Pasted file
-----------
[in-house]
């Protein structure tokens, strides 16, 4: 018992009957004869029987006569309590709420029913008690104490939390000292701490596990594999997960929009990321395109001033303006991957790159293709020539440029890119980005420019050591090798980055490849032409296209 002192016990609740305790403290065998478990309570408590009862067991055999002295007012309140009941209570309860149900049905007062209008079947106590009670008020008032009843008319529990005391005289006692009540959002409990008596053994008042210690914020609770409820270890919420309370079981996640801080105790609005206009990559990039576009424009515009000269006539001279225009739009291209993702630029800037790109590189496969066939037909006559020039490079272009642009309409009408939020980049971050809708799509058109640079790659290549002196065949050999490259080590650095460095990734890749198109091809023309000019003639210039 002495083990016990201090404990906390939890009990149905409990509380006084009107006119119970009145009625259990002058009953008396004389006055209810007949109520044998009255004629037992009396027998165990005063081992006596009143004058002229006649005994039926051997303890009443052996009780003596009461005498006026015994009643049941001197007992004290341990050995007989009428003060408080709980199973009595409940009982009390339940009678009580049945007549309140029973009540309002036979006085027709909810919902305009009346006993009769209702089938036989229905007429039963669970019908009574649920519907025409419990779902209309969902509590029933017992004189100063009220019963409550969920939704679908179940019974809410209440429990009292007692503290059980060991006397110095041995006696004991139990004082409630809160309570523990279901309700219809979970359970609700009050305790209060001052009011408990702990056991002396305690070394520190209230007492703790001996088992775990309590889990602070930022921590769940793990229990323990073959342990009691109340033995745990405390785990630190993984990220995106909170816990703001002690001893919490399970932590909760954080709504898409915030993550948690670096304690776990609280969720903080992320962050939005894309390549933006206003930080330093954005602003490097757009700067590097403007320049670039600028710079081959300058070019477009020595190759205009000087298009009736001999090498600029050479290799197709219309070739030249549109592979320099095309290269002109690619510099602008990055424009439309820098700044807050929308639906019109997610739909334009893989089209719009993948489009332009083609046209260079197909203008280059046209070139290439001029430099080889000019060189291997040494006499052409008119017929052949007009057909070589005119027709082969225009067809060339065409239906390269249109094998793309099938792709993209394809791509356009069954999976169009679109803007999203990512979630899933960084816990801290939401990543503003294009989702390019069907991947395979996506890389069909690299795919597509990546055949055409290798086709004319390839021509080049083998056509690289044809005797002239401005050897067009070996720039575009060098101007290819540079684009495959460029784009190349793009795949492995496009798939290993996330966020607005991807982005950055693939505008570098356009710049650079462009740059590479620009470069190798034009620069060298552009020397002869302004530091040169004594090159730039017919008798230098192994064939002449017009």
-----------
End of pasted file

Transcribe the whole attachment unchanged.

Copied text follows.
[in-house]
């Protein structure tokens, strides 16, 4: 018992009957004869029987006569309590709420029913008690104490939390000292701490596990594999997960929009990321395109001033303006991957790159293709020539440029890119980005420019050591090798980055490849032409296209 002192016990609740305790403290065998478990309570408590009862067991055999002295007012309140009941209570309860149900049905007062209008079947106590009670008020008032009843008319529990005391005289006692009540959002409990008596053994008042210690914020609770409820270890919420309370079981996640801080105790609005206009990559990039576009424009515009000269006539001279225009739009291209993702630029800037790109590189496969066939037909006559020039490079272009642009309409009408939020980049971050809708799509058109640079790659290549002196065949050999490259080590650095460095990734890749198109091809023309000019003639210039 002495083990016990201090404990906390939890009990149905409990509380006084009107006119119970009145009625259990002058009953008396004389006055209810007949109520044998009255004629037992009396027998165990005063081992006596009143004058002229006649005994039926051997303890009443052996009780003596009461005498006026015994009643049941001197007992004290341990050995007989009428003060408080709980199973009595409940009982009390339940009678009580049945007549309140029973009540309002036979006085027709909810919902305009009346006993009769209702089938036989229905007429039963669970019908009574649920519907025409419990779902209309969902509590029933017992004189100063009220019963409550969920939704679908179940019974809410209440429990009292007692503290059980060991006397110095041995006696004991139990004082409630809160309570523990279901309700219809979970359970609700009050305790209060001052009011408990702990056991002396305690070394520190209230007492703790001996088992775990309590889990602070930022921590769940793990229990323990073959342990009691109340033995745990405390785990630190993984990220995106909170816990703001002690001893919490399970932590909760954080709504898409915030993550948690670096304690776990609280969720903080992320962050939005894309390549933006206003930080330093954005602003490097757009700067590097403007320049670039600028710079081959300058070019477009020595190759205009000087298009009736001999090498600029050479290799197709219309070739030249549109592979320099095309290269002109690619510099602008990055424009439309820098700044807050929308639906019109997610739909334009893989089209719009993948489009332009083609046209260079197909203008280059046209070139290439001029430099080889000019060189291997040494006499052409008119017929052949007009057909070589005119027709082969225009067809060339065409239906390269249109094998793309099938792709993209394809791509356009069954999976169009679109803007999203990512979630899933960084816990801290939401990543503003294009989702390019069907991947395979996506890389069909690299795919597509990546055949055409290798086709004319390839021509080049083998056509690289044809005797002239401005050897067009070996720039575009060098101007290819540079684009495959460029784009190349793009795949492995496009798939290993996330966020607005991807982005950055693939505008570098356009710049650079462009740059590479620009470069190798034009620069060298552009020397002869302004530091040169004594090159730039017919008798230098192994064939002449017009």